Growing problem of oligarchs in Europe comes under scrutiny

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The European Commission must step up its fight against “oligarchic structures” in EU countries, lawmakers said Thursday (February 10th).

In a report, lawmakers from the parliament’s Budget Oversight Committee said the oligarchs and their networks act like states within states.

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Oligarchical groups rule in their own interests with no regard for democracy, and their influence has “reached unprecedented proportions in recent years” in the EU, according to the report.

The European Parliament’s move to push the EU executive to tackle corruption in the bloc comes the same day a transatlantic parliamentary alliance against kleptocracy, comprising MEPs and US congressmen, called for sanctions against corrupt individuals in Hungary.

The report also comes ahead of next week’s ruling by the European Court of Justice (ECJ) on a new tool that would allow the bloc to suspend funds to member states for breaches of the rule of law.

This decision could allow the commission to block EU funds in Budapest and Warsaw.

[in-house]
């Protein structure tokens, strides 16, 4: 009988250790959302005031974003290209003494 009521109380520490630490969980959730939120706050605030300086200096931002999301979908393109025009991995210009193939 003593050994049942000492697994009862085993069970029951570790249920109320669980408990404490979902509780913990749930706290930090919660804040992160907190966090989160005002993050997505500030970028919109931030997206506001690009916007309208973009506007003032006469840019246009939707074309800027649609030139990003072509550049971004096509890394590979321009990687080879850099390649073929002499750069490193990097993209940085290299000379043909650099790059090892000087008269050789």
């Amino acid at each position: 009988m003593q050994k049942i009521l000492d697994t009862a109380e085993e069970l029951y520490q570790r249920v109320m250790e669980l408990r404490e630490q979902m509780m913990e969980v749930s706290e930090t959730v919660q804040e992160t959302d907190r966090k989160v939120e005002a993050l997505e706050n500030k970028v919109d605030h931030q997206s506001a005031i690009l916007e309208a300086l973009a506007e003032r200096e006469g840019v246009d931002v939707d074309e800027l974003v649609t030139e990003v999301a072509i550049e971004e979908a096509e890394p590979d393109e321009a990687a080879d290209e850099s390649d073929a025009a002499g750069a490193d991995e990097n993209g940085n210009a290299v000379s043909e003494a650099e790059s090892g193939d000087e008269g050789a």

Babis, Orbán

In their report, MEPs cited examples, including that of former Czech Prime Minister Andrej Babiš, cited in the Pandora Papers for using offshore financing to acquire property in France.

An EU audit also revealed that Babiš had improperly retained control of his agricultural and food conglomerate, which received EU subsidies.

Babiš denied any wrongdoing.

MEPs cited Bulgaria, the Czech Republic, Hungary, Slovakia and Romania as states where the uneven disbursement of EU agricultural funds was “very problematic”.

The resolution on the fight against the oligarchs will be voted on in plenary at the end of March.

In a related development, MEPs and US congressmen from the anti-corruption intergroup between the two lawmakers called on Thursday for EU and US sanctions against individuals in Hungary.

“Kleptocrats don’t just steal taxpayers’ money,” German Green MEP Daniel Freund and US Representative Tom Malinowski said in a joint statement. “They also systematically endanger the future of our democracies.”

Dániel Hegedüs, a member of the German Marshall Fund in Berlin, told EUobserver that the report of the parliament’s budget committee was another sign that the parliament was the EU’s main institution in the fight against corruption.

But “parliament by itself cannot transform the political landscape within the EU”, warned Hegedüs.

The parliament also threatened to sue the commission for failing to act against Poland and Hungary on rule of law and corruption grounds.